IT SEEMS THAT THE PROPOSED PARAXYLENE plant in Maoming city, Guangdong province, is following in the footsteps of Xiamen, Ningbo and Kunming, where plans were aborted in the face of fierce opposition from local residents.
A protest was staged against the project in Maoming on Sunday, which developed into a disturbance. Although the incident was soon brought under control, the local government has now promised that the plant will not be established if the majority of residents oppose it.
If such plants are a hazard to the environment and people's health, why do the Republic of Korea and Singapore have them and export their products to China?
With China's increasing demand for the chemical material, it is of vital importance it has its own plant. However, it seems unlikely that without improved understanding such a project will be able to settle anywhere because of the opposition from local residents.
For a local government, it is not a matter of just dissuading local residents from opposing the project, it is a matter of establishing their own trustworthiness among local residents.
Against the background of the increasingly deteriorating environment in many parts of the country because of pollution, many residents believe that local governments choose to introduce polluting industries regardless of the cost to the environment and residents' health.
The polluted rivers and the heavy smog are hard evidence that many local governments have placed economic growth before environmental concerns in the past. And the lack of transparency in the process of introducing such industrial projects has helped cement this perception of local governments and local leaders. People need to be convinced that local leaders have changed their mentality.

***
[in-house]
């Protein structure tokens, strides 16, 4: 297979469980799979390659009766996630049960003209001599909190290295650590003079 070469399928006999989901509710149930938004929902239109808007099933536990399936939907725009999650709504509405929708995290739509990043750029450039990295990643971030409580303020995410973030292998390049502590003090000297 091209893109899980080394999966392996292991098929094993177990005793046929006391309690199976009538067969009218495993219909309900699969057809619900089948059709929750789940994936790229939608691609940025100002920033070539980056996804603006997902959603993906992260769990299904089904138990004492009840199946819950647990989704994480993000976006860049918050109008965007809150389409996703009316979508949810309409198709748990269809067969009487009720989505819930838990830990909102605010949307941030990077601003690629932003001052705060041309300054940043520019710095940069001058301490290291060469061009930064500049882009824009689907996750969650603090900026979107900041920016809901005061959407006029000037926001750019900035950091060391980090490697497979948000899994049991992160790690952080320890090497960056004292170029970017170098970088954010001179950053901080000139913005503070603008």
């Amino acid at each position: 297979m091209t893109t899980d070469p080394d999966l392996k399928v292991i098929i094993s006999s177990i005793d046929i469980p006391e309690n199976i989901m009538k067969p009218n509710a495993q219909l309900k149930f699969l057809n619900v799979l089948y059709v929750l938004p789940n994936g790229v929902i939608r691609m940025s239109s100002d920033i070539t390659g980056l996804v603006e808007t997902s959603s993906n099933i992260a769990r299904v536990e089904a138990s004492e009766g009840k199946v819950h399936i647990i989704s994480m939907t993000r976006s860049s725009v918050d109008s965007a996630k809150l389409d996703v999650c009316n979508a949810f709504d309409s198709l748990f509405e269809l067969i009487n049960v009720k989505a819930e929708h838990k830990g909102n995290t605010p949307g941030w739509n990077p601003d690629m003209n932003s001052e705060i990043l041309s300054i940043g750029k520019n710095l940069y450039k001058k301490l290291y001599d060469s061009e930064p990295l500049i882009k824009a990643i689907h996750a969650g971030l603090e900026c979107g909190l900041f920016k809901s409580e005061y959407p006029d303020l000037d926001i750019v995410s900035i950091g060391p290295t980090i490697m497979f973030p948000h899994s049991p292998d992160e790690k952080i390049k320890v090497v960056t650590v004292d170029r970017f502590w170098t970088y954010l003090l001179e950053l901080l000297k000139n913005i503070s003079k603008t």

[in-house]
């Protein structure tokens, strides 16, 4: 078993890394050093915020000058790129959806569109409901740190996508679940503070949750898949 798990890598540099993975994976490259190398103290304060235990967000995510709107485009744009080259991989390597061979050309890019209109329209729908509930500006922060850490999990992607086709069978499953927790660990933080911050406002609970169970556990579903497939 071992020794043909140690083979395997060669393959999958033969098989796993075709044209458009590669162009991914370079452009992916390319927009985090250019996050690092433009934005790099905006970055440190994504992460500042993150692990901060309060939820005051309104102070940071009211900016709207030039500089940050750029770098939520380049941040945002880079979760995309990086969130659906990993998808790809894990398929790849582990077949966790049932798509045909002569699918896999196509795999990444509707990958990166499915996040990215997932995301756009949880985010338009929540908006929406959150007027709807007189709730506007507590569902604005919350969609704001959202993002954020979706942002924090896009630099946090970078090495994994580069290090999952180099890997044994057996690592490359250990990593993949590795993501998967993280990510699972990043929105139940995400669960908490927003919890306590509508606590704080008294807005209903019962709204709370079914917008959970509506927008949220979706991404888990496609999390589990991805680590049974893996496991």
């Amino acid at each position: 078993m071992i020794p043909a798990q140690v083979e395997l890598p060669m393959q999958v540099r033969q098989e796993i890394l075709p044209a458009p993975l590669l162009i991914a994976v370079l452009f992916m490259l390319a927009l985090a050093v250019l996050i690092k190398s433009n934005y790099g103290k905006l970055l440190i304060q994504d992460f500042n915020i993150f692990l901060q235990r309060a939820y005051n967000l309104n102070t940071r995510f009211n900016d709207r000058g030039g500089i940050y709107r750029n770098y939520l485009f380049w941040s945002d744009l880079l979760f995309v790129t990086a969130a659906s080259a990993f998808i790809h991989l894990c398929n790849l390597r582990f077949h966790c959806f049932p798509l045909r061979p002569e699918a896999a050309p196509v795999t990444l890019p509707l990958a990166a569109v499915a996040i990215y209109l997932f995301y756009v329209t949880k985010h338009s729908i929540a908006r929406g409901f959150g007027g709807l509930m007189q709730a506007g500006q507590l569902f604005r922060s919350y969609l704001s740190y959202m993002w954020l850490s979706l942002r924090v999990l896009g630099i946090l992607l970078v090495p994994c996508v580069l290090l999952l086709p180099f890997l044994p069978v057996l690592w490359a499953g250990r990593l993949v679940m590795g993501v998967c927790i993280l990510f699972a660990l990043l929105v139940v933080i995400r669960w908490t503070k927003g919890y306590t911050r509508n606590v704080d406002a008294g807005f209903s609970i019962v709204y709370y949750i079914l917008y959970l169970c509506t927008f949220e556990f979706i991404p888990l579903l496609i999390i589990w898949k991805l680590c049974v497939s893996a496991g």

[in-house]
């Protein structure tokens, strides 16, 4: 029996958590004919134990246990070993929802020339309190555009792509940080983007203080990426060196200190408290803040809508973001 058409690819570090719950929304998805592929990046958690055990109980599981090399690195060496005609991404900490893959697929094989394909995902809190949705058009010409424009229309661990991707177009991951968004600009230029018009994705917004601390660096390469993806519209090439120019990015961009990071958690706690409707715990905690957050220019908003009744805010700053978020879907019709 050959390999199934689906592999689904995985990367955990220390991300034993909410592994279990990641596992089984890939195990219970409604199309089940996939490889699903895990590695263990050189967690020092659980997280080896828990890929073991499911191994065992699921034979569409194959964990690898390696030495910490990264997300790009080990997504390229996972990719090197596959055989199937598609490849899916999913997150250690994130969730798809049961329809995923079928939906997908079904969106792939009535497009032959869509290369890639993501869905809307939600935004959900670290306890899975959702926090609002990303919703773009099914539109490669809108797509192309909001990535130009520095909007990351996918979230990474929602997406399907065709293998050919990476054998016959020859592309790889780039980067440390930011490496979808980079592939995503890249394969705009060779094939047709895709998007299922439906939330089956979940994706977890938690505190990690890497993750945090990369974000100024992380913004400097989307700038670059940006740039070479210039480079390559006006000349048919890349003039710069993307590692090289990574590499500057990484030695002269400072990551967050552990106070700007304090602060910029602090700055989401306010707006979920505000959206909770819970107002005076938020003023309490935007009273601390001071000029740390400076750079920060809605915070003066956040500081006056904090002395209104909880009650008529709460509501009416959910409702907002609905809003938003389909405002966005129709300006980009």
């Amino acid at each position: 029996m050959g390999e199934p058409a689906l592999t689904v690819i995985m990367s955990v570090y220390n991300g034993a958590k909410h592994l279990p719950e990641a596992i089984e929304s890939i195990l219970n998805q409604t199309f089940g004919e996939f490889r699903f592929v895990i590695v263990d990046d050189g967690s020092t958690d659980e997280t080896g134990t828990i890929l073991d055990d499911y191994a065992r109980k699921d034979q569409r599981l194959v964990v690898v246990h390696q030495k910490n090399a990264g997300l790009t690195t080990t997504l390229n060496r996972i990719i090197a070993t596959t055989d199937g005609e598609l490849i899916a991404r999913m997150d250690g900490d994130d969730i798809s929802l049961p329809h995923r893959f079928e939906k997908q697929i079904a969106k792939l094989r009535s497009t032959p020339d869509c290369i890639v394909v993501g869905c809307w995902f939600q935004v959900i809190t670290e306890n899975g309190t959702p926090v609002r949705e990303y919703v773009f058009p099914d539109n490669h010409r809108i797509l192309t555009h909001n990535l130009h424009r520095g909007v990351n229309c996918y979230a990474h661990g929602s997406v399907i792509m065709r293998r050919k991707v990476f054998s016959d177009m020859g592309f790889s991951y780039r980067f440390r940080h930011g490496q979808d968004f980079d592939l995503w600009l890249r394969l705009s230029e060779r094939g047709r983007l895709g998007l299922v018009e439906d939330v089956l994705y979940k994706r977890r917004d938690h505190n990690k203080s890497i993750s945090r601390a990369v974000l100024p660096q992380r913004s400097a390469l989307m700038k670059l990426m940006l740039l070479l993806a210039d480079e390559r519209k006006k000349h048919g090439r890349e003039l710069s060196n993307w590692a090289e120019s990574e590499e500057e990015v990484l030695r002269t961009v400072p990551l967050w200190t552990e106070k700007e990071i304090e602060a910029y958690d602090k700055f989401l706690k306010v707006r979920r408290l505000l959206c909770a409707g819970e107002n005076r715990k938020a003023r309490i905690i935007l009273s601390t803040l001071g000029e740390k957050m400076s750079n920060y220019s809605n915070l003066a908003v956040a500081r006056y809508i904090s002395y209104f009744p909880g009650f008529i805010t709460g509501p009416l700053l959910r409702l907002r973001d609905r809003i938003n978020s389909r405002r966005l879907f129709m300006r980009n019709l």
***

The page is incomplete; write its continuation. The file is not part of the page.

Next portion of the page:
What makes things even worse is the fact that many local governments are yet to develop the habit of communicating openly with residents. Neither do most of them have the awareness that transparency can be a way to reduce and dispel the mistrust between them and residents.
To simply give up on such projects will do little to build confidence in the trustworthiness of a local government, rather it will only convince residents that their opposition makes a difference.
When will it dawn on local governments that they need to improve their transparency to strengthen their trustworthiness? If there are public concerns about a project, they must make an honest response and reassure residents that there are real benefits and a guarantee of safety, instead of just defending it by accusing residents of a lack of knowledge.